Hello all, and welcome back to the Masonshishaware blog! In today’s entry charcoal is the focus. With so many shapes, sizes, and temperature ranges to choose from, a bit of guidance is more than needed on the subject these days. So, before you make that next lounge case order, let this be your guide!
Lemonwood/Natural Wood Charcoal
While in this day and age these types of coals have taken a backseat, that doesn’t mean they are forgotten. In fact, there is still a large population that swears by them, but why?
To put it simply, its what’s available in the region and what the smoker was brought up on in most cases. Going back to the origins of hookah, these bad boys were considered the golden standard much like how coconut charcoal is seen nowadays. Aside from that they are the cheapest coals to make due to sourcing of raw material and what little work actually goes into producing them.
What makes Lemonwood, Cherrywood, and natural wood charcoal vastly different from what upcoming hookah cultures use today are a few key factors: Heat, Ash content, and Size.
First off, the heat is much more subdued on these coals compared to 90% of the coconut coals on the market. While most modern brands call for higher heat, it is where these coals are most popular that the tobacco calls for different heat treatment altogether. In these regions Tombak, Jurak, and Moassel are still smoked on a regular basis. These forms of tobacco generally are smoked without foil and coconut charcoal simply aren’t the traditional way, to say these regions are populated with creatures of habit is an understatement.
Secondly, the ash content is quite frankly insane on these. Now imagine your ash tray full of ash after a week of smoking. This is what you can expect after a session or two with Lemonwood charcoal. Most lounges and sessions in these regions are completely outdoors meaning things like ash content don’t matter at when compared to the western style of smoking usually taking place indoors.
Lastly, the size on these types of charcoal vary to a degree that even Coconara couldn’t hope to achieve. In the couple bags I’ve had I went scouring for a good few minutes to find a handful of pieces that would heat evenly across the bowl. This of course goes back to the type of session these cultures are used to where it is commonplace to add charcoal every 30 minutes or so.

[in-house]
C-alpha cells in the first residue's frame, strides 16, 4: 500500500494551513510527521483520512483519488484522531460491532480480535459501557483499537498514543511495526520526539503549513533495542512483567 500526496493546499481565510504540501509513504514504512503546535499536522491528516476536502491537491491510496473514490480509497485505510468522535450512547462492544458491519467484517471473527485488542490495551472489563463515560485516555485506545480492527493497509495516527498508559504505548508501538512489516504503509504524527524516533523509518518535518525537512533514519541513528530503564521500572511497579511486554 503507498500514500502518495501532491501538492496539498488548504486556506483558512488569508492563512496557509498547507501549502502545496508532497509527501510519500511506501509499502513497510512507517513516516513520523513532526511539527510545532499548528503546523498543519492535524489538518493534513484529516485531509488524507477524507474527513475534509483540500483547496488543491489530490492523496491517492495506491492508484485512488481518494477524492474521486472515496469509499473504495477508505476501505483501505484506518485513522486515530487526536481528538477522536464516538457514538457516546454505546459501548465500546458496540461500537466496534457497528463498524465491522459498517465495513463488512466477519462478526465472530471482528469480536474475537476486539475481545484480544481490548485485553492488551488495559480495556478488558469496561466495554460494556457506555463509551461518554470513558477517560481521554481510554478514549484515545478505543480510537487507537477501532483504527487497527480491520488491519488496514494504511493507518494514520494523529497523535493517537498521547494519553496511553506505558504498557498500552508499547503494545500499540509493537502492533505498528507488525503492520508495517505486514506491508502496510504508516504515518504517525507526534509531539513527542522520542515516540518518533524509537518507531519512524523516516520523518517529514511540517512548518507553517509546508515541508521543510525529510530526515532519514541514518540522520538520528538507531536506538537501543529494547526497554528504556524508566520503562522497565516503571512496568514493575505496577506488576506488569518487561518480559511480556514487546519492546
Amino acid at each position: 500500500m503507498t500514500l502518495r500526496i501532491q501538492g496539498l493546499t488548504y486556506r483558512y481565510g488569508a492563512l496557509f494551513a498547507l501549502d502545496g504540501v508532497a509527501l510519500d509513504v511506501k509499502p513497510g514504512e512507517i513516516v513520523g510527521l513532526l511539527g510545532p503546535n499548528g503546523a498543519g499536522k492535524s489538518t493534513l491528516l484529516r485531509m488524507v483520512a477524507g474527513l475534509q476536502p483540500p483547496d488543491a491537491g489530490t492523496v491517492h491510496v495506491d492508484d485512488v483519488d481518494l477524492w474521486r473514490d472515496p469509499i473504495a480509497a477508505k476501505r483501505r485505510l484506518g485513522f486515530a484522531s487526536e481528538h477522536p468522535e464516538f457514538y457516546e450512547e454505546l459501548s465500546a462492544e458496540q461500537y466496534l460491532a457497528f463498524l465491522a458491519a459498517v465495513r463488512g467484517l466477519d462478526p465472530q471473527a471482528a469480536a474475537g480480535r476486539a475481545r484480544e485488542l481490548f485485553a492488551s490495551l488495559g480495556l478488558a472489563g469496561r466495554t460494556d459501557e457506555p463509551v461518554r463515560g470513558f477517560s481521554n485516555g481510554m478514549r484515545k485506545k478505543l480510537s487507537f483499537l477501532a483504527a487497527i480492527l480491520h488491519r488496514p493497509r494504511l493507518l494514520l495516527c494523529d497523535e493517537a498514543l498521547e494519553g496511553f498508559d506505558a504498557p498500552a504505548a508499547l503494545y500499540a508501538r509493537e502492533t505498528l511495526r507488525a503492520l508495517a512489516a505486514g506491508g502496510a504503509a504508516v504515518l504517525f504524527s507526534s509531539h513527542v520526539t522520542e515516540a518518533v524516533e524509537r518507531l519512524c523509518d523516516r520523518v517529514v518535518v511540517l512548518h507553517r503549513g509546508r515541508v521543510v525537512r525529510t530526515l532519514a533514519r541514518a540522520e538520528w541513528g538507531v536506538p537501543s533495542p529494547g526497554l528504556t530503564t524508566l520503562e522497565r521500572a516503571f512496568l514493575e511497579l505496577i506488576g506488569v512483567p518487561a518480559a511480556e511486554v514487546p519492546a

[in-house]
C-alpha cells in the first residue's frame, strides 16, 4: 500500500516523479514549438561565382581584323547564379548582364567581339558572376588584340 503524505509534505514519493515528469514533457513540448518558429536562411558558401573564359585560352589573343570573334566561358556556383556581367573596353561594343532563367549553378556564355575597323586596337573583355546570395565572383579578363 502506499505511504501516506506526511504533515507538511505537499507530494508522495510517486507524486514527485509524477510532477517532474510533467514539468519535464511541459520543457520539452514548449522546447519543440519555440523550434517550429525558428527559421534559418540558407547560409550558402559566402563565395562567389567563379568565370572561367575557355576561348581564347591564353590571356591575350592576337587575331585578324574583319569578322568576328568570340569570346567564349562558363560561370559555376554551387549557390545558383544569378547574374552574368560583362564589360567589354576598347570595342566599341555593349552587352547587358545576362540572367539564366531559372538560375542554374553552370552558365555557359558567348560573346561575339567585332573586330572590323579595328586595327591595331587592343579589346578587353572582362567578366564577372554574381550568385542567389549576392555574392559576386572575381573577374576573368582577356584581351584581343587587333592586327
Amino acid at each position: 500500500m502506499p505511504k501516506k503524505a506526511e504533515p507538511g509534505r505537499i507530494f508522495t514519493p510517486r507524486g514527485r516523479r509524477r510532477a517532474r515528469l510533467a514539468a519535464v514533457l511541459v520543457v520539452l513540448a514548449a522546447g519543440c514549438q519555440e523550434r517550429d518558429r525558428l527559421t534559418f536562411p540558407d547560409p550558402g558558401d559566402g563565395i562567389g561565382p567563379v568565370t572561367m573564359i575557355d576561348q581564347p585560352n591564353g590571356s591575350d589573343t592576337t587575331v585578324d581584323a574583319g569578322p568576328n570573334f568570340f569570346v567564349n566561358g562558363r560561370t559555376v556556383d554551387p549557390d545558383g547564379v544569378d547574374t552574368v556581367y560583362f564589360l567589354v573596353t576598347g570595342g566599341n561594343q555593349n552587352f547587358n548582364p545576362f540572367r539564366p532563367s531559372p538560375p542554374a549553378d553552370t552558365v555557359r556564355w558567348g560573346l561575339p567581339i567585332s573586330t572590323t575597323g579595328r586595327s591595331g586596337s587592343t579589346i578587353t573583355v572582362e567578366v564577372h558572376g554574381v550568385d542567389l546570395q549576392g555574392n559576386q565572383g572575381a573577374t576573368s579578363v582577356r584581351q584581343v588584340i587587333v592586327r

All in all, having a bag of these on hand is like having the origins of hookah always at your disposal. Sure, they ash all over the place, have very low heat output, and are damn near impossible to find the same size twice, BUT its one of those things you must respect as someone actively invested in the community. I do believe these coals are something everyone should try once just so you know where we’ve came from.
It really is as simple as that. However, for those who may be reading this that have just started and are only introduced to such charcoal, please throw away that roll you have immediately. Don’t make me beg.
Now coming from a completely unbiased view, quick-lighting charcoal or self-ignition charcoal do have a place in the industry. There isn’t always an option to light coconut charcoal and these do fill that void perfectly. It is in this sole occurrence that I can begrudgingly recommend them.
Aside from that rather miniscule use, quick lights should never be used as a long-term way to smoke. This is due to their ignition powder. What coats these is essentially the same thing that coats matchsticks – phosphorus and sulfur. Despite the common misconception that all these chemicals burn away while igniting, I can assure you that you are still indeed inhaling trace amounts of both. Even if the quick lights are labeled coconut or all natural they will always have a form of ignition powder that is harmful to ingest (i.e. Inhale).
Health risks aside, quick lights do not provide much heat and managing both the ash content along with the cooking of your tobacco proves to be more trouble than their worth. These coals also taint your session with a chemical taste and headache inducing smoke from start to finish in the overwhelmingly high majority.